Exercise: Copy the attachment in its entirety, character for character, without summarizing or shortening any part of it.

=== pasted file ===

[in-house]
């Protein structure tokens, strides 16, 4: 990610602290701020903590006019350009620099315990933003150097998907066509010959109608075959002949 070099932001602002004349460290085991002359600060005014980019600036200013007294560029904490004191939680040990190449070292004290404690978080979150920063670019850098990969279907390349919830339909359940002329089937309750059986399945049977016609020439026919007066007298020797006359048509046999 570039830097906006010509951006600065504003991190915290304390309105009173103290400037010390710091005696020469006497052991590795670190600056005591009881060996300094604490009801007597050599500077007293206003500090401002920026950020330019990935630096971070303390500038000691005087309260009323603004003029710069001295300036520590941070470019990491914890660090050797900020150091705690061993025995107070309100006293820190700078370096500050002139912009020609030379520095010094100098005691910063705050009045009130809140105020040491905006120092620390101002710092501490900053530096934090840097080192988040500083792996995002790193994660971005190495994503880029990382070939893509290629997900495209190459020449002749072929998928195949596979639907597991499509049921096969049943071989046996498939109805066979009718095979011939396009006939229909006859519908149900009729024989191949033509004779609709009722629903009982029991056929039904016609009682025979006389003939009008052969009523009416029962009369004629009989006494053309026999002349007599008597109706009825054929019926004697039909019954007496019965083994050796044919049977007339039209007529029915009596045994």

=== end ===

[in-house]
């Protein structure tokens, strides 16, 4: 990610602290701020903590006019350009620099315990933003150097998907066509010959109608075959002949 070099932001602002004349460290085991002359600060005014980019600036200013007294560029904490004191939680040990190449070292004290404690978080979150920063670019850098990969279907390349919830339909359940002329089937309750059986399945049977016609020439026919007066007298020797006359048509046999 570039830097906006010509951006600065504003991190915290304390309105009173103290400037010390710091005696020469006497052991590795670190600056005591009881060996300094604490009801007597050599500077007293206003500090401002920026950020330019990935630096971070303390500038000691005087309260009323603004003029710069001295300036520590941070470019990491914890660090050797900020150091705690061993025995107070309100006293820190700078370096500050002139912009020609030379520095010094100098005691910063705050009045009130809140105020040491905006120092620390101002710092501490900053530096934090840097080192988040500083792996995002790193994660971005190495994503880029990382070939893509290629997900495209190459020449002749072929998928195949596979639907597991499509049921096969049943071989046996498939109805066979009718095979011939396009006939229909006859519908149900009729024989191949033509004779609709009722629903009982029991056929039904016609009682025979006389003939009008052969009523009416029962009369004629009989006494053309026999002349007599008597109706009825054929019926004697039909019954007496019965083994050796044919049977007339039209007529029915009596045994």